In a letter sent to the new health secretary by the Royal College of Nursing (RCN), they outline the challenges currently facing the NHS and call for increased investment in the health service before winter.
Penning the letter, RCN General Secretary and Chief Executive Pat Cullen invited Ms Atkins to discuss the NHS crisis as soon as possible.
Ms Cullen raised issues including waiting lists, nursing staff shortages, NHS pay and non-Agenda for Change pay, the ethical recruitment of international nursing staff, and the cost-of-living crisis.
A privately educated barrister with extensive experience at the Treasury, it has been speculated that Ms Atkins has been appointed to the role in order to sure up NHS finances through possible efficiency savings.
She not known to have any professional experience in health or social care.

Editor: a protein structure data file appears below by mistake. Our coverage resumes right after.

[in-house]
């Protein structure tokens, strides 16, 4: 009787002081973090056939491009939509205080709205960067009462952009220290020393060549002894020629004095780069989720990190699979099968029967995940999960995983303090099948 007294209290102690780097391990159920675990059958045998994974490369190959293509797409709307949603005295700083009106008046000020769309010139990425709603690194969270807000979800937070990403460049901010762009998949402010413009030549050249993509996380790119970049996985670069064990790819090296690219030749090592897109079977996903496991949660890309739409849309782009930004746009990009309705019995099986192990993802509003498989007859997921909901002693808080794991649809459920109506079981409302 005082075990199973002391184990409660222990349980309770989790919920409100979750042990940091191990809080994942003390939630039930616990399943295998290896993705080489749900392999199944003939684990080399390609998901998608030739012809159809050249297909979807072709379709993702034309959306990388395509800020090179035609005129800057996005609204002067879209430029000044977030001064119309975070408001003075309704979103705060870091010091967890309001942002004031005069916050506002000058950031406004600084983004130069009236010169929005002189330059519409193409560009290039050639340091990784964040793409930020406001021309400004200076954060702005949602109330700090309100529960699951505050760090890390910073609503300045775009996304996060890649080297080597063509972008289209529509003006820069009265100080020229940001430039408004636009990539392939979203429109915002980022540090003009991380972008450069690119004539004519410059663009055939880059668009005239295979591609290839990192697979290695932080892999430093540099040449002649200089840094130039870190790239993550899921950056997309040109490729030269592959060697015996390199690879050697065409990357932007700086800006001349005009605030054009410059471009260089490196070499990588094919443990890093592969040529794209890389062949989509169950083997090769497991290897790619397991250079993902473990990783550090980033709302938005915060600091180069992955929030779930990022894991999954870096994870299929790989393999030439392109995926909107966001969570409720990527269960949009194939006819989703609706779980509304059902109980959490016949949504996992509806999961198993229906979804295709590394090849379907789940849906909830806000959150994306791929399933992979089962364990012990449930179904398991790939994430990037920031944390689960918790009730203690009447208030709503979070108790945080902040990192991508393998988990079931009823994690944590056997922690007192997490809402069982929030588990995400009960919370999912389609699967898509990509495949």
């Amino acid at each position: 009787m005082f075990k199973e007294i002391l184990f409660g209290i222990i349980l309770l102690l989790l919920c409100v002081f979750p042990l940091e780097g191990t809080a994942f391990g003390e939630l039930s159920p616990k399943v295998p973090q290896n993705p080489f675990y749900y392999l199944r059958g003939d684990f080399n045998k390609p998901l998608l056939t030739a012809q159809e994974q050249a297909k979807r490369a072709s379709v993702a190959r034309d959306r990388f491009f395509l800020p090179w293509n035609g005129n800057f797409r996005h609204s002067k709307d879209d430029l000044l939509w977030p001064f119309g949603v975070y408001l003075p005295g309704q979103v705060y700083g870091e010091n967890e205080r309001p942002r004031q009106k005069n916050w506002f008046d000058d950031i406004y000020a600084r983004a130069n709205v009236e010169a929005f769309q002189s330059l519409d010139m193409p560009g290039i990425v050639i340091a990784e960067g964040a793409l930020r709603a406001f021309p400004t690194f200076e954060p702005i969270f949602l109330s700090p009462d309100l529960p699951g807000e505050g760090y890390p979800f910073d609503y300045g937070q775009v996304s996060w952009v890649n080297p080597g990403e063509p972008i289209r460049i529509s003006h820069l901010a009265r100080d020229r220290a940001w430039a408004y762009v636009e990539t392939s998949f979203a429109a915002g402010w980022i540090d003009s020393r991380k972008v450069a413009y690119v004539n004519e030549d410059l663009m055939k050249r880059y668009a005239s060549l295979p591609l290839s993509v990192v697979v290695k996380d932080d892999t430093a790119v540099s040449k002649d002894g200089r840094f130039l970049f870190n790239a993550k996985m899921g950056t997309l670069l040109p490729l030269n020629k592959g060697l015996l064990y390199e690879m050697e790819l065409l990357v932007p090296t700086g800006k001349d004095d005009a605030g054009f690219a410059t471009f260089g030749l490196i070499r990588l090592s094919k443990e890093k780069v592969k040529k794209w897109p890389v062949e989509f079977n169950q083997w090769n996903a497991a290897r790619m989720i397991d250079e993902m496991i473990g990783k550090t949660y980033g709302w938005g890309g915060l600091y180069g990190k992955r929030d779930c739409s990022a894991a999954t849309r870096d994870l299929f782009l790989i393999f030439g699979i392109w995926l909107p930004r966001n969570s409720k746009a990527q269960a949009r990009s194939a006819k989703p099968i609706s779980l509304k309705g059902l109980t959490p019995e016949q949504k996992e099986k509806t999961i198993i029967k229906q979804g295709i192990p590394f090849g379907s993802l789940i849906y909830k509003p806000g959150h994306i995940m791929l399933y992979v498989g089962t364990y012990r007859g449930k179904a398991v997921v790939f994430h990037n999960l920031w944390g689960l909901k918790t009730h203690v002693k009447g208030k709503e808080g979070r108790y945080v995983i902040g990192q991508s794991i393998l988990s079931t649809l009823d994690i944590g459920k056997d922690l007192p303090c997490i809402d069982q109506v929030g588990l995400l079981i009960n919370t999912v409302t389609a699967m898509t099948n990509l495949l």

A grave risk.
In the letter, Ms Cullen writes: “The RCN has been unambiguous in our call for a long-term and sustainable approach to securing the future of the nursing workforce. This can only happen with real investment and support for the current workforce.”
“You will know already that the performance of the NHS is a serious concern to its own workforce, to government and to the public.
“A record 7.7 million people are waiting for elective care, emergency department performance has deteriorated, and those waiting for tests or to begin treatment are incurring dangerous delays – all impacted by the shortage of registered nurses.”
The RCN warns that the over 40,000 unfilled nursing vacancies across the NHS in England poses a “grave risk that the health secretary must not accept”.
Ms Cullen also mentions the value of our international nursing colleagues and the contribution they make to health and care services in the UK: “The RCN is currently supporting a number of internationally educated nurses who arrived in the UK subject to illegal fees and excessive repayment clauses, which we find unacceptable. It is crucial your department stamps out these practices.”